These days businesses we frequent seem to know more and more about us. They know what we look at on their websites so they can pitch similar products in an effort to get us to part with more money. They know our shopping histories — yes, even the things you ordered online because it felt more “private” and anonymous than going into a store. They might even know where we are.
It’s that last one that really gives me goosebumps. So let’s talk a bit about geolocation.
Geolocation: Stalking or Savvy Marketing?
We know consumers aren’t always the brightest bunch when it comes to the information they share online. We have a tendency to share too much at times. And we’ve all heard the saying that once something’s on the Internet, it can never be fully deleted. With people losing jobs (among other things) due to oversharing or sharing less-than-appropriate information via social media outlets, you would think we would have learned by now.
But we haven’t. In steps geolocation to make social media all the creepier and all the more invasive of people’s privacy. With the announcements of Facebook Places, I think it’s a good time for a quick reminder about that creepy side of geolocation.
Let me be clear. I don’t use geolocation services, and have no intention to. I would find that to be an invasion of my privacy, and I value certain aspects of that privacy very strongly. I’ve also been in a position of being stalked quite a while back, so I’m hypersensitive to geolocation services that essentially tell people where I am and where I am not. And that’s my choice. That said, I do see the value in such services when used carefully for social groups and even marketing.
If you’re not familiar with geolocation tools in general, here’s a nice breakdown of geolocation and other location-specific social media tools from Mark Fidelman:
Where Geolocation Privacy Concerns Come In
Geolocation services are nothing new at this point. And I haven’t gone off about them to any large extent, because there’s hardly room to complain about privacy issues when people are making a very blatant choice to tell people their business publicly. That’s on them.
But what freaks me out slightly more in the Places announcements is the talk of tagging (and I’m not saying this doesn’t exist elsewhere — just that the emphasis on it grabbed my attention). In other words, you don’t even have to tell people where you are. Others can do it for you, and on a much larger scale than back in the day when a friend might have called another friend and mentioned you were out together. Now, no matter how much you try to protect your own privacy by not sharing where you are all the time, others with you can tag you and let the world know anyway. It seems you can untag yourself. But I’m of the mind that no one should have to play clean-up to protect their privacy if they were smart enough not to publish the information in the first place. If the information isn’t yours to publish, leave others out of it.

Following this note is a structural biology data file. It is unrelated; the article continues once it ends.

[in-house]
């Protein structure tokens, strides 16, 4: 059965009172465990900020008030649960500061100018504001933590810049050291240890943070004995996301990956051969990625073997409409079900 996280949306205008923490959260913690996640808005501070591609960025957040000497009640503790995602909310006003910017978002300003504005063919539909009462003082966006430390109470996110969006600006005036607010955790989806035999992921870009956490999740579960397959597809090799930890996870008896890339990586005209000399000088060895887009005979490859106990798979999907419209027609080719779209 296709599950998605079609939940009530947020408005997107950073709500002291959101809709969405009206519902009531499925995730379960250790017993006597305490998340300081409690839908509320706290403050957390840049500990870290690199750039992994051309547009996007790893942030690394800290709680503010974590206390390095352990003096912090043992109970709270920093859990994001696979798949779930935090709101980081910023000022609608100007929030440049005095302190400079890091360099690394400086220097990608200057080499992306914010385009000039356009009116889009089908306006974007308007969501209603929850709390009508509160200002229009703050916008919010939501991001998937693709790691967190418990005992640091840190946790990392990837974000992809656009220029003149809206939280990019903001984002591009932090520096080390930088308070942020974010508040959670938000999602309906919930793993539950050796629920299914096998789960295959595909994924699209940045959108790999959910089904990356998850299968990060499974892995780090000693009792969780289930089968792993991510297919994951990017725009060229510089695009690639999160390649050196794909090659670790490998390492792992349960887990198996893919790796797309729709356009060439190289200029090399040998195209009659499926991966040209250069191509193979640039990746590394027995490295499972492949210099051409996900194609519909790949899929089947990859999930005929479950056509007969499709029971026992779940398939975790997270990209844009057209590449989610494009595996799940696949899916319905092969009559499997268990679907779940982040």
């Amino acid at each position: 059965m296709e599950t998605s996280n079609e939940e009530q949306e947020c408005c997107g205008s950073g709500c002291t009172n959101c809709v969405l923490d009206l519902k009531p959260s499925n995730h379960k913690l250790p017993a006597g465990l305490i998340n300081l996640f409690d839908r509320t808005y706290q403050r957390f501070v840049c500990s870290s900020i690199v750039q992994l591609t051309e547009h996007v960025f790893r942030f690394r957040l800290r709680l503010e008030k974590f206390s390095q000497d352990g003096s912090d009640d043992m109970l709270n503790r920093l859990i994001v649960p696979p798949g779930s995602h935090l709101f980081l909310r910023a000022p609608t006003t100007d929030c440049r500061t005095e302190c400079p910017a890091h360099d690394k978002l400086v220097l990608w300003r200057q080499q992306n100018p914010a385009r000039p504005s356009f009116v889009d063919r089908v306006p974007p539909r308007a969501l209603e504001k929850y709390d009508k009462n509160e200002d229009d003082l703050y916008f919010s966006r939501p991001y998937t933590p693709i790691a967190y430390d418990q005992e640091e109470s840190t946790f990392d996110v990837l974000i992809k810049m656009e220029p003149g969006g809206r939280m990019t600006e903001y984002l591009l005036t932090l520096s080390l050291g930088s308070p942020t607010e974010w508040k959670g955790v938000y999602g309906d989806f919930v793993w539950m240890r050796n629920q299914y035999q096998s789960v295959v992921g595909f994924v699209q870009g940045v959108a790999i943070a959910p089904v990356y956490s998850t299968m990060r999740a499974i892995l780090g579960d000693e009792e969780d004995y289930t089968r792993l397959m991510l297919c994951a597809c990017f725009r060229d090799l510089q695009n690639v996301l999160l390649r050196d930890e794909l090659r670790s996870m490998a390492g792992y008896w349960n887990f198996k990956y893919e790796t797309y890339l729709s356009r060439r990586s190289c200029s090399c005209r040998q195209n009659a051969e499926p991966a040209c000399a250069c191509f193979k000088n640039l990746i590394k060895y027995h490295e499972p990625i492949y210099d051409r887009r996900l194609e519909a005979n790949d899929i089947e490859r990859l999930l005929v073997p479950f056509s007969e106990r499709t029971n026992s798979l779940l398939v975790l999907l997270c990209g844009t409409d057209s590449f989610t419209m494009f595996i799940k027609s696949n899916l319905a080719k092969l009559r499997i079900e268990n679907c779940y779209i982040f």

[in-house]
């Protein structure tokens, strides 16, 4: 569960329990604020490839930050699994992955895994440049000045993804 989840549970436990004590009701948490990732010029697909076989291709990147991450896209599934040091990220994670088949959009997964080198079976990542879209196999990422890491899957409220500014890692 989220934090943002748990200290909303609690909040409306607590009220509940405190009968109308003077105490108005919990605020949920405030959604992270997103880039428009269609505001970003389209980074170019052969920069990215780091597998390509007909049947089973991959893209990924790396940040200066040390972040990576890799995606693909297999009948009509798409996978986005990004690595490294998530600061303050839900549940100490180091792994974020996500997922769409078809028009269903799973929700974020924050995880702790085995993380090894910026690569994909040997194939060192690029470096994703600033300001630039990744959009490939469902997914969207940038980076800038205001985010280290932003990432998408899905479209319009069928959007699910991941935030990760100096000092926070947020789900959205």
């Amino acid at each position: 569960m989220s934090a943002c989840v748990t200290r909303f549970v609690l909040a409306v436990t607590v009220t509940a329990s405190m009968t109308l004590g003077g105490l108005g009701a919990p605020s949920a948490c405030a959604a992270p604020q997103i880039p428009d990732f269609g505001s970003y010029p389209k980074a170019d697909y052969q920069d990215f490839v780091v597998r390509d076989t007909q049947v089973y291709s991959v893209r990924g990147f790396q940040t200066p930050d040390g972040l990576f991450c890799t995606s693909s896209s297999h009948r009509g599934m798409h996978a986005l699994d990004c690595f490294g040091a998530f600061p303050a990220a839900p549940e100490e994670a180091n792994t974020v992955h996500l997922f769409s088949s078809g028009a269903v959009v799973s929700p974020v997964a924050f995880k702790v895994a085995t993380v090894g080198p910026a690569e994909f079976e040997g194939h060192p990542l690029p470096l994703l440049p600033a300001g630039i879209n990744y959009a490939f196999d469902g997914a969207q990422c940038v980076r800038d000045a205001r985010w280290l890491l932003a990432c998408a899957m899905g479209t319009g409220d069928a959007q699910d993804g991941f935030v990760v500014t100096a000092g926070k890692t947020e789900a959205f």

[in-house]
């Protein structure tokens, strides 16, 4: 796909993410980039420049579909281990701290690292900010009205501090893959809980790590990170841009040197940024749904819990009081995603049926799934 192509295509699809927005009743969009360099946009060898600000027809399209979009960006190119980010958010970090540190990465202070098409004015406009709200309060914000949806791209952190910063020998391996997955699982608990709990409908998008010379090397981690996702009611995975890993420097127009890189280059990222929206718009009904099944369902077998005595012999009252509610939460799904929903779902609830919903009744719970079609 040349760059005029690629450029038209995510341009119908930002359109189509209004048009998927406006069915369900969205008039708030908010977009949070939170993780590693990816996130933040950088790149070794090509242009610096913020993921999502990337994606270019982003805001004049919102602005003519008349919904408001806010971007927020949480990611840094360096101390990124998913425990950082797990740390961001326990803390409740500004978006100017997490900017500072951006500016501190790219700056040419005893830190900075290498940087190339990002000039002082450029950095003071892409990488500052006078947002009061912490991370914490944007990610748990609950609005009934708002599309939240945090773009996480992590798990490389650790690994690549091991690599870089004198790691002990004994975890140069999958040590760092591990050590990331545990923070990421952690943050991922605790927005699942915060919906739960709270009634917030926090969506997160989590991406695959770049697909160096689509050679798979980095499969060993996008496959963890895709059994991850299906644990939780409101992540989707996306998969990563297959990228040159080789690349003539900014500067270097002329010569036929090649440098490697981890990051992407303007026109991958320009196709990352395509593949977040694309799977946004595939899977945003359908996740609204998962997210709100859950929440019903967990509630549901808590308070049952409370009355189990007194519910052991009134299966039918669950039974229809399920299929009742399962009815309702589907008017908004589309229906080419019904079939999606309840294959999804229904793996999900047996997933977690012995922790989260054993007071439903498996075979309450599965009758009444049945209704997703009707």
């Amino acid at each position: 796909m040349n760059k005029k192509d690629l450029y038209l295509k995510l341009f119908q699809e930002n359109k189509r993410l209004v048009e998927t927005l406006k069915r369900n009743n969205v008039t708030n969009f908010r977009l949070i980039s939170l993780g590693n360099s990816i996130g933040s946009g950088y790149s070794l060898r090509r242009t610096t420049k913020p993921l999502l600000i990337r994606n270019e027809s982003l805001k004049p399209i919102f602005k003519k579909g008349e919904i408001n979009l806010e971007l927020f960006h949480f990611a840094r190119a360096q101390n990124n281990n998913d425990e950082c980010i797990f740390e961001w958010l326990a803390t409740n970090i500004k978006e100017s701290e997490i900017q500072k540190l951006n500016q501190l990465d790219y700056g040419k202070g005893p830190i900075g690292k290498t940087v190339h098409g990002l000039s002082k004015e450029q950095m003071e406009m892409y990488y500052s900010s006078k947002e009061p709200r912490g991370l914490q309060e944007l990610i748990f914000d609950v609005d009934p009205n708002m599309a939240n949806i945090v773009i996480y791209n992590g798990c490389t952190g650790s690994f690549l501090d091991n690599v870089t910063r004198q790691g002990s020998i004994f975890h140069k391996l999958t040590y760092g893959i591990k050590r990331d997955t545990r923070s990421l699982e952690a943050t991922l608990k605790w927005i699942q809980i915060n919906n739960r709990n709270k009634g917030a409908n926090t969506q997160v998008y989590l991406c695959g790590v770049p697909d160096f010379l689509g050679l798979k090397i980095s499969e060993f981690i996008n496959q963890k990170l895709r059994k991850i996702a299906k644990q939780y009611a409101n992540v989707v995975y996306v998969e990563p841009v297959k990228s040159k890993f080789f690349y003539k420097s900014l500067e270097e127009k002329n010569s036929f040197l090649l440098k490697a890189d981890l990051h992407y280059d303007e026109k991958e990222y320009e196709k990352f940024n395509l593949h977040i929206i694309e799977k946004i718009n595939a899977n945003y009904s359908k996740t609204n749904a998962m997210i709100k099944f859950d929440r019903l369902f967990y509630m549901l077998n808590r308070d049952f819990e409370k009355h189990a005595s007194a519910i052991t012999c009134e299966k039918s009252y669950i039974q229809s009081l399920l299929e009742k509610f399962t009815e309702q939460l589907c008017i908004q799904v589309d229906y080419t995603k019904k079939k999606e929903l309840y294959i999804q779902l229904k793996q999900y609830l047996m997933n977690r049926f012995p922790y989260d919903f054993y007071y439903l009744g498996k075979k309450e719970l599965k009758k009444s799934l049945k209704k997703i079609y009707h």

Another creepy issue that was brought up in a recent ZDnet article is that apparently your home can be shared as a place by people who might be visiting you. In other words, your oh-so-wonderful friends might be broadcasting your home address to people with absolutely no right to know where you live (and people you don’t want knowing where you live). That I find incredibly disturbing.
And of course there’s the whole stalker-friendly aspect of it — letting people know where you are, when you’re not at home, etc. In the latter sense, it’s “nice” to see how burglar-friendly social media has the potential to be. I’m curious how many people would still have their paper delivery stopped while traveling (do people still get papers delivered?) so they aren’t telling the world they’re away, but at the same time they tell people when their home is empty on a daily basis via geolocation tools.
Certainly you can take steps to protect your privacy. You can avoid using these services as I do. You can use them minimally. You can avoid sharing other people’s location without their permission. But you can’t prevent it all unfortunately, as long as other people can still share information about you. And that my friends is a creepy and downright disturbing trend in social media — at least in my eyes.
What do you think of others being able to share your location with the world? Should you have to clean it up later, or should it be prevented altogether? In what ways do you use geolocation services currently, and would you say you have a tendency to keep it safe or overshare? Leave a comment to tell us your thoughts.